Many Americans see Memorial Day as an opportunity to relax in the yard, gather with friends, or plan a weekend getaway — and it very much is. But at the same time, it’s important never to lose sight of the day’s significance.
That said, here are five things to consider while we’re gathering, celebrating and paying respects the men and women who died serving this country.
#1. We’re all aware Memorial Day is a day of remembrance, but Congress has also established an exact minute of remembrance. The National Moment of Remembrance Act, adopted in December of 2000, encourages every citizen to pause each Memorial Day at 3:00 p.m. local time to remember the brave men and women who died serving this country. In addition to any federal observances, Major League Baseball games usually come to a stop during the Moment of Remembrance and, for the past several years, Amtrak engineers have taken up the practice of sounding their horns in unison at precisely 3:00 p.m.
#2. According to the U.S. Department of Veterans Affairs, Memorial Day is celebrated in late May because that’s when flowers are likely to be blooming across the country. It was Union General John A. Logan who — after serving in the Mexican-American War and Civil War — proposed Congress institute May 30th as Decoration Day (the predecessor to Memorial Day) to allow citizens to decorate the graves of deceased veterans with fresh flowers. (It’s also believed Logan settled on the date because it wasn’t already the anniversary of any significant battles.)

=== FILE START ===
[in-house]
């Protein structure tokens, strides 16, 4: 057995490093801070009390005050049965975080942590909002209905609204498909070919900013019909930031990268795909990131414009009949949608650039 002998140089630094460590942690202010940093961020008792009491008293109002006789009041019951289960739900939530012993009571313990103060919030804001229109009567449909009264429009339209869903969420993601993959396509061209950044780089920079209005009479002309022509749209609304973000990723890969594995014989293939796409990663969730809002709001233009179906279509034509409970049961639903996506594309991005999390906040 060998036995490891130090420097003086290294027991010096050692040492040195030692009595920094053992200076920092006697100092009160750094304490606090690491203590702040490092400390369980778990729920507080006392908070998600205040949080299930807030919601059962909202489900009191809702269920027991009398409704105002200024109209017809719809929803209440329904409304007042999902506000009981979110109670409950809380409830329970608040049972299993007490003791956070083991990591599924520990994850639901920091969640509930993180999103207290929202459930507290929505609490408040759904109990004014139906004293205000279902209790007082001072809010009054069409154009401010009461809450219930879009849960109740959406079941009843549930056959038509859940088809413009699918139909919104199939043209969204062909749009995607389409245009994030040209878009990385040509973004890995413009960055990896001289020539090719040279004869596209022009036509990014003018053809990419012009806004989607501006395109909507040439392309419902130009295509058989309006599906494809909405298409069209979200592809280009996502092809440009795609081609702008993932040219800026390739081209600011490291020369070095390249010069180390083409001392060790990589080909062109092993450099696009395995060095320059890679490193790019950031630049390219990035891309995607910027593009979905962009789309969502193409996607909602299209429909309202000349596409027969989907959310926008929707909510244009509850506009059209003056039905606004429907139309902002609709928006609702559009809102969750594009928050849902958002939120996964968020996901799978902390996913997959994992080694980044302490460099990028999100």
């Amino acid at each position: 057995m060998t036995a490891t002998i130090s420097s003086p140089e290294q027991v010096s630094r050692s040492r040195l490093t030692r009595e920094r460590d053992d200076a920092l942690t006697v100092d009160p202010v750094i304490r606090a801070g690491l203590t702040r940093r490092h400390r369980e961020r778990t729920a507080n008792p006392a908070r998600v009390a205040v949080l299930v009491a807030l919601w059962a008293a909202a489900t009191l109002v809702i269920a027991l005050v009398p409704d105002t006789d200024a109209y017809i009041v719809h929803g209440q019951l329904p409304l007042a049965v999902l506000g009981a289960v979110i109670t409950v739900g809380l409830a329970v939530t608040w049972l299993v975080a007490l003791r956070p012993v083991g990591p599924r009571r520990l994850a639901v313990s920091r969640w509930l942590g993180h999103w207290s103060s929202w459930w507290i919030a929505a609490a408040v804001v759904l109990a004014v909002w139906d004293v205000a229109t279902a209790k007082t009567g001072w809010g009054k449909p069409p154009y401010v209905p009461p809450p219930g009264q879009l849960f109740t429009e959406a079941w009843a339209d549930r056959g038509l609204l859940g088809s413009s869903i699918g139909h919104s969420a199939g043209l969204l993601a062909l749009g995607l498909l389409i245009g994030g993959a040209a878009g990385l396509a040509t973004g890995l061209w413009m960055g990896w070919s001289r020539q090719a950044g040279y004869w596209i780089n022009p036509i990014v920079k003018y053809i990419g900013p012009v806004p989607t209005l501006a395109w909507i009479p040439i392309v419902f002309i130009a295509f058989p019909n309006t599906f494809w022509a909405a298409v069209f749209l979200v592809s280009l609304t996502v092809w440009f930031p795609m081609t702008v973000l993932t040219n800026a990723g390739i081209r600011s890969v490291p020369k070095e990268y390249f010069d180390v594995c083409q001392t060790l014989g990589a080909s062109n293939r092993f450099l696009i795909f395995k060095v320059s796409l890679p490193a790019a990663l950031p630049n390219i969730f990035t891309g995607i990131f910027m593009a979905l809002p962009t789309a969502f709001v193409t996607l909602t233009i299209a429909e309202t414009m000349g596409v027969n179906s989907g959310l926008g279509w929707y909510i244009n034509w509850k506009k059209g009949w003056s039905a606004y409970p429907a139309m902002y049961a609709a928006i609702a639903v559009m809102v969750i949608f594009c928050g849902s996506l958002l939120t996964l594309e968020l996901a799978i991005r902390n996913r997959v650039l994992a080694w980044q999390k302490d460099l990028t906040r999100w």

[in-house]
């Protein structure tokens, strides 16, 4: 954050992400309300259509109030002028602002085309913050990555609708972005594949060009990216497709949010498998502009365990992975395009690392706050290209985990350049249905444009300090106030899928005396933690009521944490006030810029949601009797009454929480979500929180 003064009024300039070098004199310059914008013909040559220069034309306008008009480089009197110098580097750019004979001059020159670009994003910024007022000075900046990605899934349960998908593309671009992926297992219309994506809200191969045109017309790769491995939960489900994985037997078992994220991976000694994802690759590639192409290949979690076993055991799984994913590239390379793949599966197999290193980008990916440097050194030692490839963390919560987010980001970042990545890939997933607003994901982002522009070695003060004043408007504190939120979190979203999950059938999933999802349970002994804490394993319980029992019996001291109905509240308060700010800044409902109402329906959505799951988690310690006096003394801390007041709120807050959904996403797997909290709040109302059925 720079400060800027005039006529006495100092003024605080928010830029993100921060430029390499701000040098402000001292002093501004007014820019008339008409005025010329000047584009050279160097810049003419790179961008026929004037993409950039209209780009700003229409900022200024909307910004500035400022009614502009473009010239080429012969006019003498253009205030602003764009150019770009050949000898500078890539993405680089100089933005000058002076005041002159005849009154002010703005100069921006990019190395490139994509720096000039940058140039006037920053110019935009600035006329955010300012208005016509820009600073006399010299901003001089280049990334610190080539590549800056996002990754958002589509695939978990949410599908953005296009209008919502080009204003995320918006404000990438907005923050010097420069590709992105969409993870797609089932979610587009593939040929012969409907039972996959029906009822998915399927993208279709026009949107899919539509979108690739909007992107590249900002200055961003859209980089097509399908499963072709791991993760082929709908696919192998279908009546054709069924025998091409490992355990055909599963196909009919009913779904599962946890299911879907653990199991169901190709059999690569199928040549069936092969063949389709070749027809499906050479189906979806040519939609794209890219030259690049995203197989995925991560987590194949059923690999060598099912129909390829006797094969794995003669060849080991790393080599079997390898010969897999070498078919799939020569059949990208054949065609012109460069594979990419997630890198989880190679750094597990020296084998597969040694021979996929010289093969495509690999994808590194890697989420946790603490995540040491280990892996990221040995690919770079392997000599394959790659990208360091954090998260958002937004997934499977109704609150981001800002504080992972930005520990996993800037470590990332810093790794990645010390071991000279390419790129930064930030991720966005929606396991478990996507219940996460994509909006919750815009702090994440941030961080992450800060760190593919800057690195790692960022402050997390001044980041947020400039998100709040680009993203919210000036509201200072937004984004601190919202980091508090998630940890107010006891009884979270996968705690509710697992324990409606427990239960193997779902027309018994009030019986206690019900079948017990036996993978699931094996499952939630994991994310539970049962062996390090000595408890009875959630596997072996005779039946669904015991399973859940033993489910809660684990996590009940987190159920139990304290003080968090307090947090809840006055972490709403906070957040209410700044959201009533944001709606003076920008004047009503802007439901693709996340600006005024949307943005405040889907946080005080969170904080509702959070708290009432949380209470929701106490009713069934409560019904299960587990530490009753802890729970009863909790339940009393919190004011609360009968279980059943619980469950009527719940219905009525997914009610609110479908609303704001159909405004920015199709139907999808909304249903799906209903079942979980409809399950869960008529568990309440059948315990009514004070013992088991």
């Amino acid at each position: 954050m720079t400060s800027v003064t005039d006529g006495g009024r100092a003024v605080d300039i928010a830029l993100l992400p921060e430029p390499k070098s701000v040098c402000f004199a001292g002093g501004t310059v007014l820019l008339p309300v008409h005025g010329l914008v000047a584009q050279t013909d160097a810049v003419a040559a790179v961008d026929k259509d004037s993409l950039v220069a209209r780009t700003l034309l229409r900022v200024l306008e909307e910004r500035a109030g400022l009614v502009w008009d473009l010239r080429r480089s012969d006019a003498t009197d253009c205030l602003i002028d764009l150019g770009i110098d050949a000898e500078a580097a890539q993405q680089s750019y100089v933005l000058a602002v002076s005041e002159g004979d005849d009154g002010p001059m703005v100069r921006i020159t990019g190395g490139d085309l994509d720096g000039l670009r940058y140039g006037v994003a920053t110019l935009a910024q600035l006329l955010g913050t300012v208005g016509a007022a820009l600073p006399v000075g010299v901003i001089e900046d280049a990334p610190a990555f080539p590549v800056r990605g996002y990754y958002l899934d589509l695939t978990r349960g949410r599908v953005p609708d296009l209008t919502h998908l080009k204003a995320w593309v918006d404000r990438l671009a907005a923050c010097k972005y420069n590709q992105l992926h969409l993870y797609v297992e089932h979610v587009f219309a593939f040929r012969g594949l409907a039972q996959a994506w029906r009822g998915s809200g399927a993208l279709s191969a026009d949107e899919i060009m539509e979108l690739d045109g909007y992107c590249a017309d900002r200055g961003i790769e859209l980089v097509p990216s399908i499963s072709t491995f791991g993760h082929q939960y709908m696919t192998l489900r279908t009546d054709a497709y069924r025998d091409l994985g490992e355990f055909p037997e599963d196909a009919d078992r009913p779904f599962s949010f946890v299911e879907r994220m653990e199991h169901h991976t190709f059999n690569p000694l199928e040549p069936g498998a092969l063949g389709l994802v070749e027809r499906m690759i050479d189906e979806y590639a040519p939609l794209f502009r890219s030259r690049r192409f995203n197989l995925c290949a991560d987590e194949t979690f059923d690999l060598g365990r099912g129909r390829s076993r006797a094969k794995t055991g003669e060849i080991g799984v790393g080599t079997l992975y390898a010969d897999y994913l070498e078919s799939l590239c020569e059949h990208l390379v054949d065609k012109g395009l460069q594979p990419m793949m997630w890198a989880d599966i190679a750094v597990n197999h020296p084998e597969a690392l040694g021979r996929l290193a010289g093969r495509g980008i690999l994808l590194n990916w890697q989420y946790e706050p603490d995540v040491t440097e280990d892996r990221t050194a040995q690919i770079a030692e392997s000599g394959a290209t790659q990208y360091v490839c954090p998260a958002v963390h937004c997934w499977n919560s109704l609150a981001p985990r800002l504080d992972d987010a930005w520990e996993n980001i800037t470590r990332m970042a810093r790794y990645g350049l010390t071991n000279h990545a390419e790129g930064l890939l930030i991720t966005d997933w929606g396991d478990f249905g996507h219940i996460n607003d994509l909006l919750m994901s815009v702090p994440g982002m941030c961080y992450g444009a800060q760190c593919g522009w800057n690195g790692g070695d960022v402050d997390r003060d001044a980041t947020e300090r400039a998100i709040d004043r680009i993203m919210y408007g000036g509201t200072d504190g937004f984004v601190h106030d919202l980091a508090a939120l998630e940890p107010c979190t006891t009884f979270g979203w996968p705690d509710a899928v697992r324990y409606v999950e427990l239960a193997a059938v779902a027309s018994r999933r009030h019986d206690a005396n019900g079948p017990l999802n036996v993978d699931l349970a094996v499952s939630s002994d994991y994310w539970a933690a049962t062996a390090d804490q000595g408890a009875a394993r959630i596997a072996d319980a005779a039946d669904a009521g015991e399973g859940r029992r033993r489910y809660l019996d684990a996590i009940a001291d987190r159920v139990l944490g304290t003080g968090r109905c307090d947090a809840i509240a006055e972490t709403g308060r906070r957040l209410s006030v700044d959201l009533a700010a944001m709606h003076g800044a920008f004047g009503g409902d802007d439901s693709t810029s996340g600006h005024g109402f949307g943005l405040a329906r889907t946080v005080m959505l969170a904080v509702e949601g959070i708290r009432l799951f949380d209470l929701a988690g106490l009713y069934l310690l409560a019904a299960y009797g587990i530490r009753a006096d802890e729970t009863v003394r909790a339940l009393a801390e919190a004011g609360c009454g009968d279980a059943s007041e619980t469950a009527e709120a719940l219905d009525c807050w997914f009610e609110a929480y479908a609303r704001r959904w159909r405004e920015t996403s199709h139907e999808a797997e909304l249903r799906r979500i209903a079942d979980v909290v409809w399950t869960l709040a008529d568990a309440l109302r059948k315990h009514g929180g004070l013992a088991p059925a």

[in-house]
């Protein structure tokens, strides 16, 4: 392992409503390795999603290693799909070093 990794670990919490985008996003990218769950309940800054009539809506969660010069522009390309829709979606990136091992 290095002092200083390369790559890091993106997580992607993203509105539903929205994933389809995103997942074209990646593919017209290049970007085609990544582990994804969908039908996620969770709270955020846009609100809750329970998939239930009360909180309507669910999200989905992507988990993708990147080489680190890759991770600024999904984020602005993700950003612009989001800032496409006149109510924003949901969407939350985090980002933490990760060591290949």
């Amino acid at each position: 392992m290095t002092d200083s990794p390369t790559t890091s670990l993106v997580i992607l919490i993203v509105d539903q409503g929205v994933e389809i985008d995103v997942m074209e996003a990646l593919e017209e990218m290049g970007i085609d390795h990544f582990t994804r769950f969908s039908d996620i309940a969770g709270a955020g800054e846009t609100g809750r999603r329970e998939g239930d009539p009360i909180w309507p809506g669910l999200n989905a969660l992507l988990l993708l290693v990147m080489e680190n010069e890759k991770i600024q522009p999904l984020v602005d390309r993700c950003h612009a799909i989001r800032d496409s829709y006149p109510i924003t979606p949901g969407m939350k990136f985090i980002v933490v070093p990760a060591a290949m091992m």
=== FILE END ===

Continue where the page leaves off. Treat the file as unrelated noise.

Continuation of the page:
#3. The Ironton-Lawrence Memorial Day Parade in Ironton, Ohio, is recognized as the oldest continuously running Memorial Day parade in the nation, beginning all the way back in 1868. However, the oldest (and first) Memorial Day parade in the country was held a year earlier in Doylestown, Pennsylvania. (It’s also worth noting both the National Memorial Day Parade in Washington, D.C., and the Little Neck-Douglaston Memorial Day Parade in Queens, N.Y., bill themselves as the largest Memorial Day parades in the nation.)
#4. “Taps,” the bugle call typically performed at military funerals as well as the annual Memorial Day wreath ceremony at the Tomb of the Unknown Soldier, was actually adapted from a separate Civil War bugle call known as “Scott Tattoo,” which was used to signal lights out. The new melody later became the preferred accompaniment at military funerals after Captain John Tidball of the Union Army alerted nearby Confederate troops to their location.
#5. Despite rising gas prices, AAA estimates 41.5 million people will travel over Memorial Day weekend, with 36.6 million of them clogging up the freeways. Leaving a little earlier on Thursday would do little to help ease drivers’ headaches: Transportation analysts working with AAA say drivers will experience the greatest amount of congestion on Thursday and Friday, and “congestion across a greater number of days,” in general, “than in previous years.”